After he has returned briefly, he promises that he will send the Advocate, the spirit of truth, to comfort and empower them as they carry on his mission in the world. Essential to that mission is trusting in the eternal light and loving one another. Jesus seems to end his last words with John 14:31, “Rise, let us be on our way,” but instead the text goes on with his final teachings for three more chapters. It is probable that these passages, moving and significant as they are, were added by a later hand to address the meaning of the church and its relation to Jesus and to the world. They end with a long prayer by Jesus for his disciples.
Finally, Jesus and his disciples do leave for a garden in the Kidron valley,11 just east of Jerusalem. In the other Gospels, Jesus prays at length while his disciples fall asleep. In John, Judas and the police arrive very quickly. Jesus makes no attempt to get away but immediately identifies himself as the person they are after. Peter, who for some reason carries a sword, cuts off the ear of one of the slaves of the High Priest and Jesus has to order him to desist.
In fact, throughout this account, Peter is pictured as weak and unable to grasp what Jesus is about. Jesus knows that he is to be captured, tried, and crucified and speaks about that repeatedly, but Peter will not accept that and at first tries to protect him and then denies Jesus to protect himself.
John’s story of the trial is slightly different from the Synoptic Gospels, for no other Gospel knows that Jesus was first interviewed by Annas, but, on the whole, the story is similar to that told by the other Gospel writers. When it comes to the crucifixion, however, Jesus seems much more in control in John. He carries his own cross to the crucifixion site. There he says little except to commend his mother to his favorite disciple’s care and to say “I thirst.” After receiving what is said to be sour wine, he suddenly dies.12 His life is over very quickly.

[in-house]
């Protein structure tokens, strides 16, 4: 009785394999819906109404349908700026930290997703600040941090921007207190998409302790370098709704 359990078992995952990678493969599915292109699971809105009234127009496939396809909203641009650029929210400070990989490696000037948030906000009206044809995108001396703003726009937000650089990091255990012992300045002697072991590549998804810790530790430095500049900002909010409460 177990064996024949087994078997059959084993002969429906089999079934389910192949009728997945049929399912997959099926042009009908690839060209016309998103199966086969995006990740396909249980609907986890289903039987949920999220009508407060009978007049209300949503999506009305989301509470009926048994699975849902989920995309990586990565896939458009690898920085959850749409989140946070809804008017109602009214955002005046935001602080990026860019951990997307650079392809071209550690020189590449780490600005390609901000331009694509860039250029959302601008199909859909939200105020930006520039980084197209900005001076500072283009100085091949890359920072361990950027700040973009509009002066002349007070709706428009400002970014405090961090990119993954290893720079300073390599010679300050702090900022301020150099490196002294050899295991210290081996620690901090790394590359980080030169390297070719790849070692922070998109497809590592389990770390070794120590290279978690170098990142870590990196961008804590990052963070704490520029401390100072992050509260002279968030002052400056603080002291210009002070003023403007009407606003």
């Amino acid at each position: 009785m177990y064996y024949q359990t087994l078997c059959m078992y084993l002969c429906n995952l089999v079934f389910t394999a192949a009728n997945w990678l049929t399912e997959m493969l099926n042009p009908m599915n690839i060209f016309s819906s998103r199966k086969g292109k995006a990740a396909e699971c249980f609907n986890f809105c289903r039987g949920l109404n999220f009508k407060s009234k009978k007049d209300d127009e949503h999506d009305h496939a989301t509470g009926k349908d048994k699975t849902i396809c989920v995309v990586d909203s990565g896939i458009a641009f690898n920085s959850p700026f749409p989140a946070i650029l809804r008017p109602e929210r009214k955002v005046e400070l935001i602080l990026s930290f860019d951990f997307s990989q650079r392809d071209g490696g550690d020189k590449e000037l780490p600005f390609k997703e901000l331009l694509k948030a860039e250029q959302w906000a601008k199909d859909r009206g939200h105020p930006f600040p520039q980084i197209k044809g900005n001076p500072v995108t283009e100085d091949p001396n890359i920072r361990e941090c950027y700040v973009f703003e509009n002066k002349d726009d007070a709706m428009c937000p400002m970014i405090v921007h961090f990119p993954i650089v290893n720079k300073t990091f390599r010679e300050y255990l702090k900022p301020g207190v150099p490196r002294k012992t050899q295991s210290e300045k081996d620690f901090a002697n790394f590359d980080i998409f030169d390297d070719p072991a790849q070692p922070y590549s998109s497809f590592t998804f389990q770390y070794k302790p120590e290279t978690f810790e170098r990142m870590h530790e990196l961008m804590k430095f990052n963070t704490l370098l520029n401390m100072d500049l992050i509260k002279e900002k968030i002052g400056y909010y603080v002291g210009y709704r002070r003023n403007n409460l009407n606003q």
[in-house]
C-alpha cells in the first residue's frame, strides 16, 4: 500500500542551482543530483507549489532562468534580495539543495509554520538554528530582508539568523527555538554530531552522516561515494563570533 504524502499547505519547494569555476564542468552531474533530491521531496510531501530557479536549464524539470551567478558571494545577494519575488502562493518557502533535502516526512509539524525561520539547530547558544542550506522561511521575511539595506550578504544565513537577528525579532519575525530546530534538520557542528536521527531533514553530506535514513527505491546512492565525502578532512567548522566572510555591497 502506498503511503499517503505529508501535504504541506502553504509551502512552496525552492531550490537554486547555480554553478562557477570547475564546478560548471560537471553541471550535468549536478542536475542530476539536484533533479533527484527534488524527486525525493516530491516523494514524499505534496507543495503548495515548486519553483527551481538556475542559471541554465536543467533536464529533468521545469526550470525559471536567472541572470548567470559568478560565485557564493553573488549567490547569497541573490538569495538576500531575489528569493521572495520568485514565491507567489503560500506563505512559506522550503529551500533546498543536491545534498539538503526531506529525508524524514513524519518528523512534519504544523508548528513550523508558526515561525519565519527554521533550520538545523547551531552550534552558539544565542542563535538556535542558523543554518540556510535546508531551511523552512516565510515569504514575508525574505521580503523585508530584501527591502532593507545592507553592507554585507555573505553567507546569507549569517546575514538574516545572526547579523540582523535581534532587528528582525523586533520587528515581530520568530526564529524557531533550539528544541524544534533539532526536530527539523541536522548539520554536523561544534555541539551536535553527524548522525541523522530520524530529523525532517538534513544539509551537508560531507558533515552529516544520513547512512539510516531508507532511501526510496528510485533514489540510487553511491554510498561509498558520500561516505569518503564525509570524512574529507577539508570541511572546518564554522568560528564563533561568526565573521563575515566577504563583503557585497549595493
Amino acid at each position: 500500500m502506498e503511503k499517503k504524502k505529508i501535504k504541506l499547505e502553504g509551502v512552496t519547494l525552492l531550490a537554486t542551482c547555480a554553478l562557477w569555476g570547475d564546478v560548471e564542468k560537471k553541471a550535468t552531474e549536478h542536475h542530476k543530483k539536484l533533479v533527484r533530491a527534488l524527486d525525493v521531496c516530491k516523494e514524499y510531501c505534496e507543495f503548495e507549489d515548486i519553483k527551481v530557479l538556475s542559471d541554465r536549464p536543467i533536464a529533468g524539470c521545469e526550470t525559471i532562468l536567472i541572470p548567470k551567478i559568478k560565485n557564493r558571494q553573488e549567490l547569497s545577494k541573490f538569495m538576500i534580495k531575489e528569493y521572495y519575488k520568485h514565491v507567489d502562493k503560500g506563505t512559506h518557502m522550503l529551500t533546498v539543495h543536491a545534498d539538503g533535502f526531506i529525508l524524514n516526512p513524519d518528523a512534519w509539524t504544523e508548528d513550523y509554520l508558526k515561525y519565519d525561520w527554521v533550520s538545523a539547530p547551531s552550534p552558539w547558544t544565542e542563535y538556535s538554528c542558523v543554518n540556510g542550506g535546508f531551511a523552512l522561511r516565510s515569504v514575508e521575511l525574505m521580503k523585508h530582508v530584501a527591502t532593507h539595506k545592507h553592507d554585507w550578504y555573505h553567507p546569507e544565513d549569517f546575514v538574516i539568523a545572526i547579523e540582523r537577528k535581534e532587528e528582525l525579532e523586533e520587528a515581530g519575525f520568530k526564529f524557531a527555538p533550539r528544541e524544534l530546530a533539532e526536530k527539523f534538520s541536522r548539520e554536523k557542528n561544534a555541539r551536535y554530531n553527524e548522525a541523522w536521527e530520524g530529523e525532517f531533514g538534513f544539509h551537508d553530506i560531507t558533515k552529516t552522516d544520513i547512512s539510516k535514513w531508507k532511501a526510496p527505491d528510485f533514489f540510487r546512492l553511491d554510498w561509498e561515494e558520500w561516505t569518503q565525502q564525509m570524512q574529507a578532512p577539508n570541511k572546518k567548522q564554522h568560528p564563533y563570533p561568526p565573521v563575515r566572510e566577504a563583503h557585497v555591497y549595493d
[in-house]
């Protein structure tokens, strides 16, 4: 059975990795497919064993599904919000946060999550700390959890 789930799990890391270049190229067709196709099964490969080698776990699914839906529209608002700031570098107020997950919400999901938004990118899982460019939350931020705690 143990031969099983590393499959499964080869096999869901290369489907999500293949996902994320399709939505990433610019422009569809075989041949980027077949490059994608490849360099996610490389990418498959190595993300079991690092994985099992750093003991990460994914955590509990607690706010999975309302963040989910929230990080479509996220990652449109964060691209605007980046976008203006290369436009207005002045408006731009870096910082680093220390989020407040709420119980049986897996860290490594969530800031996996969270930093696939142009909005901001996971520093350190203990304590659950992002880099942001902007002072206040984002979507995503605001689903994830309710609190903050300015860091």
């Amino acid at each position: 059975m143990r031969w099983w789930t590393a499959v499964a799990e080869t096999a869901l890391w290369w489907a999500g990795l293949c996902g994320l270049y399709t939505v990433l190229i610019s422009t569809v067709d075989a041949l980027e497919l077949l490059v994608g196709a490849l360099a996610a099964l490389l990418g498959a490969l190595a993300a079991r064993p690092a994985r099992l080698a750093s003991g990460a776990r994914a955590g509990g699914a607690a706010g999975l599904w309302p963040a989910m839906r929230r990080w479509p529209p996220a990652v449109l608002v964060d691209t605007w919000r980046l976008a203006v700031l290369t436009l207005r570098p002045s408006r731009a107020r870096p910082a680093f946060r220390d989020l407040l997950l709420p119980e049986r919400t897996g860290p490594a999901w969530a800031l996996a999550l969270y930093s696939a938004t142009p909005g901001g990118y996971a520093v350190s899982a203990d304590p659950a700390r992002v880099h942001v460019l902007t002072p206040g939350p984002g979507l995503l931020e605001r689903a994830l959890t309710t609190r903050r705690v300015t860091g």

The account of the resurrection in John is very different from that of the other Gospels. Mary Magdalene sees him first while she is alone.13 Then his disciples see him in Jerusalem behind closed doors. He also returns a week later to meet Thomas and convince him of his presence. The book seems to have originally ended with John 20:30-31, but the text as it stands goes on to tell of one more resurrection experience, this time while seven of the disciples are fishing at night on the Sea of Galilee. Like the apparent addition to the Last Supper sayings, this also deals with the church “catching fish” and with Jesus’ strong admonition to Peter to “feed his sheep.” None of the other Gospels tell this story.
It is interesting that throughout the Gospel, as in John 19:36, the Gospel writer speaks about fulfilling the scriptures. In fact, however, the Hebrew Scriptures must be read allegorically or at least stretched to their limits, for any of these so-called predictions to make much sense. For instance, is Psalm 22 that is referred to repeatedly, really predicting anything? It is not surprising that Jesus’ Jewish listeners often had difficulty accepting the so-called predictions that all the Gospels mention.
In any event, when one finishes John, the big question remains: what does all this mean? If we are to take the account literally, why do the various Gospel accounts differ so widely about so many details? And what meaning and purpose, after all, does the death of this man have? Could not God have just forgiven humans without the pain? Since Lazarus has already been raised from the dead, why should Jesus’ death be so significant? Most Jews did not think that the Messiah had to die. In fact, they thought that when he came he would stay forever (John 12:34). So what really is the point? Is it an allegory and if so what is its meaning?